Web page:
3.1. The Fe xvii line ratios in optically thin plasmas

thumbnail Fig. 2

Measured and theoretical values for the line ratio (I17.05 + I17.10)/I15.01 as a function of temperature. The lines indicate the values predicted by the currently available spectral codes: AtomDB v1.3.1 (grey), SPEX (black) updated with Doron & Behar (2002), and AtomDB v2.0.1 (dashed). The black triangle indicates the value found through laboratory measurements (Beiersdorfer et al. 2004). The grey triangles show measurements of other ellipticals performed by Werner et al. (2009) and Werner et al. (2006) (M87). For M87, the temperature determining the line ratio is assumed to be the coolest temperature in the two-temperature model. The black dots show our measurements for NGC 5044 and NGC 5813.

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The line intensities of the Ne-like Fe xvii lines in the 15–18 Å range (see Table 2) have been subject to a long standing debate in atomic physics (part of the debate is summarised in, for example, Gu et al. 2007). For many years, the two main groups performing laboratory experiments at the National Institute of Standards and Technology (NIST) and Laurence Livermore National Laboratory (LLNL) were unable to reach agreement on their measured Fe xvii line ratios (see, for example Beiersdorfer 2003). On the other side, theorists, using different methods and codes, also obtained ratios that were neither consistent with other theoretical calculations nor with the experimental data. Only recently, Gillaspy et al. (2011) appear to have converged to experimental values that agree with the closest theoretical predictions within 10%. However, given the history of this debate, this is likely not the final word on this issue.

There are several publicly available spectral codes that attempt to model the line strengths of the Fe xvii lines in astrophysical plasmas either based on theoretical calculations, experimental data, or both. In this work, we compare the results from AtomDB2, which is integrated in the widely used APEC model, with the SPEX code, which is based on MEKAL (Mewe et al. 1995) and updated with the theoretical Fe xvii calculations by Doron & Behar (2002). The (I17.05 + I17.10)/I15.01 ratios as a function of the temperature for the different codes are plotted in Fig. 2. As can be expected from the inconsistencies between the experimental atomic data and theoretical predictions, the spectral codes do not agree.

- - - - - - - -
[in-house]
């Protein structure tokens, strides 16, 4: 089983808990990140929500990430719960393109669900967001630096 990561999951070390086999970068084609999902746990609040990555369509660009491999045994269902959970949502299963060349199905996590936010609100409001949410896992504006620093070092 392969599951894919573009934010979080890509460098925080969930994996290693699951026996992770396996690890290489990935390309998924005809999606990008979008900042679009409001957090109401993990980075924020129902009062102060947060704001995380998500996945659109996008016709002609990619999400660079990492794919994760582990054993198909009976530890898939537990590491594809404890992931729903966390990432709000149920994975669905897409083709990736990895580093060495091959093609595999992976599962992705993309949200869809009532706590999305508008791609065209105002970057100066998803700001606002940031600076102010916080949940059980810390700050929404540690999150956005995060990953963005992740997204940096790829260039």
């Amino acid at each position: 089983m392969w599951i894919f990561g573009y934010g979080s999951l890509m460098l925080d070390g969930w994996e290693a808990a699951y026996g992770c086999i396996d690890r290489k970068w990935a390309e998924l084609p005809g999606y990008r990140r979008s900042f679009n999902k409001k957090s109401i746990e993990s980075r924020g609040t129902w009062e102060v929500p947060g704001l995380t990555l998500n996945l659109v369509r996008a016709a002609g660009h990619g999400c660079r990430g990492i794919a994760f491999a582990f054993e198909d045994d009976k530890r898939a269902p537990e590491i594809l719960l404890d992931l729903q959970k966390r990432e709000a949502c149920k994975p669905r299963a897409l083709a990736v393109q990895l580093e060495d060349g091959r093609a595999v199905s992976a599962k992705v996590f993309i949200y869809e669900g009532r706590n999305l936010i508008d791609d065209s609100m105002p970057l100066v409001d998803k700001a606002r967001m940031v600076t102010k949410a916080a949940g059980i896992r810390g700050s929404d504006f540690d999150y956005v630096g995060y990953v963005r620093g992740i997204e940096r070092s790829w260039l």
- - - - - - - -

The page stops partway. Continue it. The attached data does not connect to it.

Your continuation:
The codes based on older atomic data, AtomDB v1.3.1 and MEKAL (not shown in Fig. 2), both predict a line ratio of about 1.0 with a relatively small dependence on temperature, dropping from about 1.2 at 0.2 keV to 0.9 at 1.0 keV. However, comparisons between stellar flare observations performed by the XMM-Newton and Chandra grating spectrometers (e.g. Mewe et al. 2001; Ness et al. 2002), laboratory measurements (e.g. Beiersdorfer et al. 2004), and theoretical calculations (e.g. Doron & Behar 2002) suggest that this ratio is probably underestimated. Doron & Behar (2002) found that di-electronic recombination (DR) and resonant excitation (RE) processes are dominant in the 0.4–0.6 keV temperature range, while these processes were only modelled using scaling laws in MEKAL. Because of this finding, SPEX was updated at that time to change the predicted Fe xvii line strengths to the new values based on these theoretical calculations. The resulting (I17.05 + I17.10)/I15.01 ratio is shown as a black line in Fig. 2. This ratio is considerably higher than the results from the MEKAL and AtomDB v1.3.1 codes. It drops from a ratio of about 1.9 at 0.2 keV to 1.25 at 1.0 keV.